Reflections on Grameen Foundation’s Microsavings Initiative

Highlight
Date Published: 
Feb 2014

Key insights and outcomes from Grameen Foundation’'s four-year Microsavings Initiative

We spoke with Debbie Dean, Director of Financial Services at Grameen Foundation, to gather key insights and outcomes from Grameen Foundation’s Microsavings Initiative, a four-year project focused on creating new savers and transforming partner institutions in the Philippines, India, and Ethiopia from credit-led to market-led.

What was Grameen Foundation'€™s Microsavings Initiative?

This was a four-year project, from November 2009 to October 2013, funded by the Bill & Melinda Gates Foundation where we worked with three microfinance institutions in the Philippines, India, and Ethiopia to create new savers and transform our partner institutions from credit-led to market-led.

 
What insights have you learned about poor customers?
 
Use of the Progress out of Poverty Index, a poverty measurement tool that assesses household characteristics and assets, allowed us to segment customers not just by traditional factors like location, occupation, and age, but also poverty level. The cross section of analyzing product usage and poverty level insights has been incredibly valuable.

Mobile phone usability is an additional area where we have gained insights. We recently completed a series of new research studies on gender, mobile literacy, and the usability of mobile financial services. One key finding from these studies is that generalizations cannot be made across countries - we had very different findings around mobile comfort and independent usage in India, the Philippines, and Uganda. Additionally, in each country we developed a specific list of relatively easy changes that banks, MNOs, and other practitioners could benefit from that would greatly increase the ability of poor women in their markets to successfully use their services. These items include menus in local languages, avoiding specific mobile and financial terminologies, increasing font size, and so on.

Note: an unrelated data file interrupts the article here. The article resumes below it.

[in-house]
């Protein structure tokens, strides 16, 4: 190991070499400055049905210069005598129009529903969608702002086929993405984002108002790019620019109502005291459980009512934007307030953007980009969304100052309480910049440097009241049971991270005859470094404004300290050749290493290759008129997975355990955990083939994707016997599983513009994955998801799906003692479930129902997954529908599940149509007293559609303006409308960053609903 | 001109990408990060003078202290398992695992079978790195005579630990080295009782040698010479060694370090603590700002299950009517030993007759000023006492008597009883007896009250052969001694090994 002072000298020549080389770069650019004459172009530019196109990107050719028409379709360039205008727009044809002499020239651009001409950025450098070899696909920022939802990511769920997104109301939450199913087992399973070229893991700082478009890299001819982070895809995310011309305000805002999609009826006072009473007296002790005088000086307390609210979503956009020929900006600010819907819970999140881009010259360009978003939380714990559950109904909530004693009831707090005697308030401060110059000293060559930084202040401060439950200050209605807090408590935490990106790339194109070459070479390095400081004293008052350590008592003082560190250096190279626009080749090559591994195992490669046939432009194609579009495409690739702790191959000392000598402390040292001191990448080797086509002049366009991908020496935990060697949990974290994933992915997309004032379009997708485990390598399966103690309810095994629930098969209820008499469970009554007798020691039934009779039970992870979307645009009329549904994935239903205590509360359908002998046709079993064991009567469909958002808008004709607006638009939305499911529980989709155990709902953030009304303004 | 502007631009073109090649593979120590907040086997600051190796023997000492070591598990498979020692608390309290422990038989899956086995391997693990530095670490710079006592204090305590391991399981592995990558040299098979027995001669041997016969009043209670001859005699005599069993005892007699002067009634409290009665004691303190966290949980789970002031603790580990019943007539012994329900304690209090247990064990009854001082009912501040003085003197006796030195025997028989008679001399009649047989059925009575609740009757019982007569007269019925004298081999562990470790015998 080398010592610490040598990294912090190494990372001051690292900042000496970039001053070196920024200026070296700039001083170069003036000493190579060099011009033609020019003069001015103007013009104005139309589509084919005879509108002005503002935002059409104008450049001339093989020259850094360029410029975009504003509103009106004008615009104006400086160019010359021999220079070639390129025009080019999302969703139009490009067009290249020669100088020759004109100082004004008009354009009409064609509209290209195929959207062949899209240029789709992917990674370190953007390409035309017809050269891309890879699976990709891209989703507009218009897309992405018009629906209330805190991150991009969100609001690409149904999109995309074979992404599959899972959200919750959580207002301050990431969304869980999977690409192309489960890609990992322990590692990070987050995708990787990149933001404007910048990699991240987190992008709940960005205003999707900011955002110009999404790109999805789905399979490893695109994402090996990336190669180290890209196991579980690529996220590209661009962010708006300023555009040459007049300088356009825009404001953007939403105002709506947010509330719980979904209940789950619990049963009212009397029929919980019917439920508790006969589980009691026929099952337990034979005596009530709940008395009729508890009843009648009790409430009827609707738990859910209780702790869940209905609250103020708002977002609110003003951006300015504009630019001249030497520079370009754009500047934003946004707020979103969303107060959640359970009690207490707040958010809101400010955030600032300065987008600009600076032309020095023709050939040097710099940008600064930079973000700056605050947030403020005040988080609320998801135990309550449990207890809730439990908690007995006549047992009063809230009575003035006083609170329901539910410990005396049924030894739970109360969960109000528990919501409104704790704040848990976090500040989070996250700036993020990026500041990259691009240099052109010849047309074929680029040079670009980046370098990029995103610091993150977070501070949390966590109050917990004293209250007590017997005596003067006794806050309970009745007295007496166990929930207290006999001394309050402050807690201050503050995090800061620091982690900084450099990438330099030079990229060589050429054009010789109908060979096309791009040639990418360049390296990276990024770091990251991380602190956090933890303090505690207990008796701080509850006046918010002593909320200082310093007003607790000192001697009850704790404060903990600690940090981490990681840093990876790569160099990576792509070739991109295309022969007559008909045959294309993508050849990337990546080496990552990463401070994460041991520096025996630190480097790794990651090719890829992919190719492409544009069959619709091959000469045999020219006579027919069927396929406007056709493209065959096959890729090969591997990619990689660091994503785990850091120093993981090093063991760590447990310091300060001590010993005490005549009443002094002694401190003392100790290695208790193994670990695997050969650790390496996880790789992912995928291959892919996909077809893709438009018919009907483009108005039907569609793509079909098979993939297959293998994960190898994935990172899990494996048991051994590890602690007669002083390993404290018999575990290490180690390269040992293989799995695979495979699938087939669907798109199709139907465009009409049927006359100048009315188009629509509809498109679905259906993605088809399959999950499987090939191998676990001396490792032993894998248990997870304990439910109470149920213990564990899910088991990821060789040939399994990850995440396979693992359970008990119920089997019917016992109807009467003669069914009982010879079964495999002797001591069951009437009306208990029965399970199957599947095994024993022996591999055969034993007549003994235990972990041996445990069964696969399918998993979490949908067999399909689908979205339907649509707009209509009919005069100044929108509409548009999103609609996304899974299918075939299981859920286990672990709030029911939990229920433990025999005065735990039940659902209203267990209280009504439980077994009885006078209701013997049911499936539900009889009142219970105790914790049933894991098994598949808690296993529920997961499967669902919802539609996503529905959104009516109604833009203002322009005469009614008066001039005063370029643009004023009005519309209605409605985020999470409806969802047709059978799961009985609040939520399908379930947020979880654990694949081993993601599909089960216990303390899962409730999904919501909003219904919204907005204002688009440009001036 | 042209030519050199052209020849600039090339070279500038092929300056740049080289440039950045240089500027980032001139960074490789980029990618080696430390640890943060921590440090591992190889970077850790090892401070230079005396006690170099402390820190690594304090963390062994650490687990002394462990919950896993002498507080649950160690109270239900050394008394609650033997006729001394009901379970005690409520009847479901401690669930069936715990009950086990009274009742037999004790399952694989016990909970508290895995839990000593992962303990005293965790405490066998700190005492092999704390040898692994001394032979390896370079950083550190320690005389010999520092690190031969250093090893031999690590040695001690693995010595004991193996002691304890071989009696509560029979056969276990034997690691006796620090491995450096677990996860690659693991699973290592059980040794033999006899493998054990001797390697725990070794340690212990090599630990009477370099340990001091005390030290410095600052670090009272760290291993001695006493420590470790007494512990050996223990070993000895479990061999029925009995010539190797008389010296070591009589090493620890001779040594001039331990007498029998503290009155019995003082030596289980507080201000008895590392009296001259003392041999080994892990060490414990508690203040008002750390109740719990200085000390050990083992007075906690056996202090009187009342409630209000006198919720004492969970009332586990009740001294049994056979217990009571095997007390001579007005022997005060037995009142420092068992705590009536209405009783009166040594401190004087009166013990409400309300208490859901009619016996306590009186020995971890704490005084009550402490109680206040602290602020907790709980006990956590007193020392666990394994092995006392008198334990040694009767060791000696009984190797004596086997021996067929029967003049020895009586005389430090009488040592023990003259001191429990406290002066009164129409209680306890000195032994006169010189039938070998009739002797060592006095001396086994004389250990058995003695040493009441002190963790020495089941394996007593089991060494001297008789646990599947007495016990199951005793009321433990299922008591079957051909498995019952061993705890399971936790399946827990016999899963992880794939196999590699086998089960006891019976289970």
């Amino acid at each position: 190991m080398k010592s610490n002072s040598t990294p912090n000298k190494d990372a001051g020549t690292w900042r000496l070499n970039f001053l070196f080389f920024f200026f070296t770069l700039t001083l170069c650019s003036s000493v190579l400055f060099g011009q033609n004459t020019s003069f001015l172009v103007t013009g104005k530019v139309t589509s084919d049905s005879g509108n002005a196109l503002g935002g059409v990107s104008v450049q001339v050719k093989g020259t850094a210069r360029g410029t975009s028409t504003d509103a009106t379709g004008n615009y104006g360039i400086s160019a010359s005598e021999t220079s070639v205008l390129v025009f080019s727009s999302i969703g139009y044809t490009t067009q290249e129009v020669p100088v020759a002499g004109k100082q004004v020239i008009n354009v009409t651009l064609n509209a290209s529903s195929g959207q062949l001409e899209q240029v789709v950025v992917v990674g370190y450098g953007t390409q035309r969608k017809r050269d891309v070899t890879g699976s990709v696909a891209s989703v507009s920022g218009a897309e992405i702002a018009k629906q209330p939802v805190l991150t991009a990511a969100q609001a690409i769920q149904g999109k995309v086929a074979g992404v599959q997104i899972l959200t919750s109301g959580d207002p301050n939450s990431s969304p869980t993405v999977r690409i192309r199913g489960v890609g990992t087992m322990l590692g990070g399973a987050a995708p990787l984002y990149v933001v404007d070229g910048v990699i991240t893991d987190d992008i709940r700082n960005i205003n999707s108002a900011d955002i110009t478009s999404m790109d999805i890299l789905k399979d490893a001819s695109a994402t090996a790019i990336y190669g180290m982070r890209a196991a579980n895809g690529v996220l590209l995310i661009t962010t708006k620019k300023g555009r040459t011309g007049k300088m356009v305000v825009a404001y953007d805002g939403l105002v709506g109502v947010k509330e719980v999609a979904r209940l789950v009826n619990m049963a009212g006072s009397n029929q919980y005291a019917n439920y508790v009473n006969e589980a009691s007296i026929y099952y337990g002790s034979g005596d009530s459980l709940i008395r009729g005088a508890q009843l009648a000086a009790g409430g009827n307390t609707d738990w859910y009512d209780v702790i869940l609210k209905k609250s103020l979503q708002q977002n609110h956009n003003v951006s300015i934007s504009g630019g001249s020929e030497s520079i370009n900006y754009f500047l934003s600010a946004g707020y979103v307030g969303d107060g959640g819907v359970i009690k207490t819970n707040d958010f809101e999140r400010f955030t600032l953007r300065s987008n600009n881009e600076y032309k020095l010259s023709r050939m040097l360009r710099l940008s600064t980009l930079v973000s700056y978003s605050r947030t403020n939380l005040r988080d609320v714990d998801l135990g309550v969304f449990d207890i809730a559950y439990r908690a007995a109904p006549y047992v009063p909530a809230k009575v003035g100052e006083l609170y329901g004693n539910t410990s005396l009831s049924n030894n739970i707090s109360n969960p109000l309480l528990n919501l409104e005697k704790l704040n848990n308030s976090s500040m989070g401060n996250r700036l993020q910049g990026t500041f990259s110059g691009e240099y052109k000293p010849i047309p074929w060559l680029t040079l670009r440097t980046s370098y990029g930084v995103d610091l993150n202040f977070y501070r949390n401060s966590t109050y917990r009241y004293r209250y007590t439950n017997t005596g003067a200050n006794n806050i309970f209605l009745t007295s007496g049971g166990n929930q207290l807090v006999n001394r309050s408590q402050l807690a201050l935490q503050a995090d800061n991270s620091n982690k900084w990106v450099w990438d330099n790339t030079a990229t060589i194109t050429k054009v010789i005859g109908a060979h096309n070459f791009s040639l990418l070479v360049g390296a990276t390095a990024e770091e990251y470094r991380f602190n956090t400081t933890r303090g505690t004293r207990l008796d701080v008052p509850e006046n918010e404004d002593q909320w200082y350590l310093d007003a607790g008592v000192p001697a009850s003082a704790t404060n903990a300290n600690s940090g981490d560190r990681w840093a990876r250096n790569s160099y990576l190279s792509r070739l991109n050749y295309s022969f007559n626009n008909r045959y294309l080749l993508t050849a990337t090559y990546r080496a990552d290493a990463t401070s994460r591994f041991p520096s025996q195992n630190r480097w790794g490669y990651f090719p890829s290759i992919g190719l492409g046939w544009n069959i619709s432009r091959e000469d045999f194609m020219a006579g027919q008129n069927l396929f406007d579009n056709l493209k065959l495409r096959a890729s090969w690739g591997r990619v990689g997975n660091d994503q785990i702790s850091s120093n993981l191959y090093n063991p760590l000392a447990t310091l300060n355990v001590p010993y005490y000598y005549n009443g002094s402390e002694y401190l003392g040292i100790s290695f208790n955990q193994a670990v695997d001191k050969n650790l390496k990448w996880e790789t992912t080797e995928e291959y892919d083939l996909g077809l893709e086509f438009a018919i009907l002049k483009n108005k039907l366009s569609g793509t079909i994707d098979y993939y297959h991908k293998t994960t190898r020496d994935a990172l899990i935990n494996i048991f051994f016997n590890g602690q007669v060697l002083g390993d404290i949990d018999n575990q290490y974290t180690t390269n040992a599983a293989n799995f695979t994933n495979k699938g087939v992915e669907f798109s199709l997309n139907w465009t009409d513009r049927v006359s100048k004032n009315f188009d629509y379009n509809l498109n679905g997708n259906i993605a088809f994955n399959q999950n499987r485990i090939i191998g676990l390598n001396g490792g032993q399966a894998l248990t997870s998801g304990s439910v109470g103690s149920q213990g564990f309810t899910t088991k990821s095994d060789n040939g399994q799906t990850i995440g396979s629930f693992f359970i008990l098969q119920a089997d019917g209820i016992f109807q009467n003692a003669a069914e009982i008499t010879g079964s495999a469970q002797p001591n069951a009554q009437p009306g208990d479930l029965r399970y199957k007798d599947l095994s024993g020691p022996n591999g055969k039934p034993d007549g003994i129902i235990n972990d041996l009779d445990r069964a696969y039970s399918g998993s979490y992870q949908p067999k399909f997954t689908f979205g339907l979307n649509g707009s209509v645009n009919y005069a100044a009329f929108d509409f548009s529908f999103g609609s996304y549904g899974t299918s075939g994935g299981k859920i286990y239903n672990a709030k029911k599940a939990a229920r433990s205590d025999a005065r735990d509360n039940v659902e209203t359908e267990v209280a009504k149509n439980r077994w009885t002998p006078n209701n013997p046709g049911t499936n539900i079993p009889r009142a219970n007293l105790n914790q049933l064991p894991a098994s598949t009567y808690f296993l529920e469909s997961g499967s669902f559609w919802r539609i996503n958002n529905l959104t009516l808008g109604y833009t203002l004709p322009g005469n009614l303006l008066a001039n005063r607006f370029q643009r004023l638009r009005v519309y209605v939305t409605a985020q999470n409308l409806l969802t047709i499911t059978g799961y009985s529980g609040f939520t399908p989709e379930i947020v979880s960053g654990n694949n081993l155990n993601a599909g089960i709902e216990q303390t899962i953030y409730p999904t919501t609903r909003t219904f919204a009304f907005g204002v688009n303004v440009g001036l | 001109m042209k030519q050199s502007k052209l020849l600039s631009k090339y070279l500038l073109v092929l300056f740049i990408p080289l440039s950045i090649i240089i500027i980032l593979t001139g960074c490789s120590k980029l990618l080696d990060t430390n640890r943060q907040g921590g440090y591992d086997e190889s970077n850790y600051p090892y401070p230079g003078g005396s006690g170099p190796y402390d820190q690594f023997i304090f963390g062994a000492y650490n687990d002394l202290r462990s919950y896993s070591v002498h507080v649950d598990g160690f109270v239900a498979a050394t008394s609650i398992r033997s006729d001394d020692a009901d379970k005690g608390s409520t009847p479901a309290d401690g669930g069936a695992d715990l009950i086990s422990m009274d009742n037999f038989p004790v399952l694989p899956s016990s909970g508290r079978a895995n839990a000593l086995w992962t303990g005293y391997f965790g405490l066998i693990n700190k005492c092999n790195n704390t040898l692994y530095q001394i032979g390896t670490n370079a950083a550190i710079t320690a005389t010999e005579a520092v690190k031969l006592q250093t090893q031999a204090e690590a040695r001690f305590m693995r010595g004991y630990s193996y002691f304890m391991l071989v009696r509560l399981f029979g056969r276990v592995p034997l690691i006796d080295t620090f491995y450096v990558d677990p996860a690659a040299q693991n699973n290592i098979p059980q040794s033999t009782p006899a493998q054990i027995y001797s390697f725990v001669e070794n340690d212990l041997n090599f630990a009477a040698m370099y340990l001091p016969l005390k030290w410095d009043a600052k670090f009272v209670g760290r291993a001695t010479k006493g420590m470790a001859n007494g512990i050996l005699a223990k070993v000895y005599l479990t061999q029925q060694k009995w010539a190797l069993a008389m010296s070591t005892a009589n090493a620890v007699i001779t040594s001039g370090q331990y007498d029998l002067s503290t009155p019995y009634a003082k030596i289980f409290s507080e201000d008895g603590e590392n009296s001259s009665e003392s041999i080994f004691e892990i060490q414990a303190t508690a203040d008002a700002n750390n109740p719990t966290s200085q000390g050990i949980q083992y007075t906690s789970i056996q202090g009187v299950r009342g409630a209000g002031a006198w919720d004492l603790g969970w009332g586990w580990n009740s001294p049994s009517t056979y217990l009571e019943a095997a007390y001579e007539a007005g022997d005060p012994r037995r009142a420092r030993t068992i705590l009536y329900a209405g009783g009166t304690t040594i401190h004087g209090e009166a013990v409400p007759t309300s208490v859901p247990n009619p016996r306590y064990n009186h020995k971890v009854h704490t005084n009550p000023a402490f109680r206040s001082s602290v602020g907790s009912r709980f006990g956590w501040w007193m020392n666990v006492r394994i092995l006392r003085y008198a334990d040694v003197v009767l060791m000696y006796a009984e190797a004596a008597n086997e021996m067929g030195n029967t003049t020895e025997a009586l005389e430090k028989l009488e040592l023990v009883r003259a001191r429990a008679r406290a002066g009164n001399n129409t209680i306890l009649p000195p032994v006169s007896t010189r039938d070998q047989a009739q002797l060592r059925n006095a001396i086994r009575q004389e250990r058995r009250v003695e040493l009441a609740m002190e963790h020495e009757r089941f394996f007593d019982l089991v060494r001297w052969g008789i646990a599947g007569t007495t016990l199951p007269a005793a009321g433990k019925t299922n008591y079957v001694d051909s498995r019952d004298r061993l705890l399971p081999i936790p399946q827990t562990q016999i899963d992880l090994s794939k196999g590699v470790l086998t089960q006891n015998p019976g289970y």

Across the three markets, we also found that promotion needs to better reach women where they live for them to understand services. We hope these findings will influence practitioners in these countries to adjust their offerings, and encourage others globally to better understand their customers through their own usability studies instead of relying upon global generalizations and assumptions.Photo courtesy of Grameen Foundation

What have you learned about designing and scaling successful savings products?

At the start of the project, we utilized a more traditional approach to product design. We learned that we would have been more targeted and effective if we had incorporated user-centered design into our approach, like we do now. We learned that an iterative approach to market research and design is most effective. Making adjustments early and thinking beyond just €œ"financial features", such as incorporating business process changes, the design of enrollment applications or tweaking marketing messages, are an important part of the equation that can save time, money, and potential risk.

When the project began, the three MFIs we worked with did not have formal marketing departments. Teaching the organizations about the importance of the marketing function was a big endeavor as successfully scaling savings as a line of business requires a carefully designed marketing strategy and plan. But, you have to invest in hiring staff that are marketing experts and also train your existing staff on the process and value of marketing strategy, market research, data analysis, and product development.